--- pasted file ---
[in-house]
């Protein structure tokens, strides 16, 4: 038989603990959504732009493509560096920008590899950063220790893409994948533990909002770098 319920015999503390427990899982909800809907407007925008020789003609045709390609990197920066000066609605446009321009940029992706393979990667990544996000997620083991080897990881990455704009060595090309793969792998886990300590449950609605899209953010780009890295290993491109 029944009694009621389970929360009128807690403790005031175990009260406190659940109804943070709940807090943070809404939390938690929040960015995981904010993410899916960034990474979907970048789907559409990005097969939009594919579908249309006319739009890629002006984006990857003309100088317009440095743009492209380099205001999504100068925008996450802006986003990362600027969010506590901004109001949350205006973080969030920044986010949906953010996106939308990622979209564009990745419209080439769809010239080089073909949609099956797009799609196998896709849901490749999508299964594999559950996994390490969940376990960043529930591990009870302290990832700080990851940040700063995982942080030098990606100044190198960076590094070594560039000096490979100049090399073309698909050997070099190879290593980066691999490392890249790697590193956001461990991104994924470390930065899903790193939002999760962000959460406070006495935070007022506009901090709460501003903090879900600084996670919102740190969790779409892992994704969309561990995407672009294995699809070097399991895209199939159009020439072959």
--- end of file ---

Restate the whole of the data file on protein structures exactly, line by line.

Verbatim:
[in-house]
């Protein structure tokens, strides 16, 4: 038989603990959504732009493509560096920008590899950063220790893409994948533990909002770098 319920015999503390427990899982909800809907407007925008020789003609045709390609990197920066000066609605446009321009940029992706393979990667990544996000997620083991080897990881990455704009060595090309793969792998886990300590449950609605899209953010780009890295290993491109 029944009694009621389970929360009128807690403790005031175990009260406190659940109804943070709940807090943070809404939390938690929040960015995981904010993410899916960034990474979907970048789907559409990005097969939009594919579908249309006319739009890629002006984006990857003309100088317009440095743009492209380099205001999504100068925008996450802006986003990362600027969010506590901004109001949350205006973080969030920044986010949906953010996106939308990622979209564009990745419209080439769809010239080089073909949609099956797009799609196998896709849901490749999508299964594999559950996994390490969940376990960043529930591990009870302290990832700080990851940040700063995982942080030098990606100044190198960076590094070594560039000096490979100049090399073309698909050997070099190879290593980066691999490392890249790697590193956001461990991104994924470390930065899903790193939002999760962000959460406070006495935070007022506009901090709460501003903090879900600084996670919102740190969790779409892992994704969309561990995407672009294995699809070097399991895209199939159009020439072959």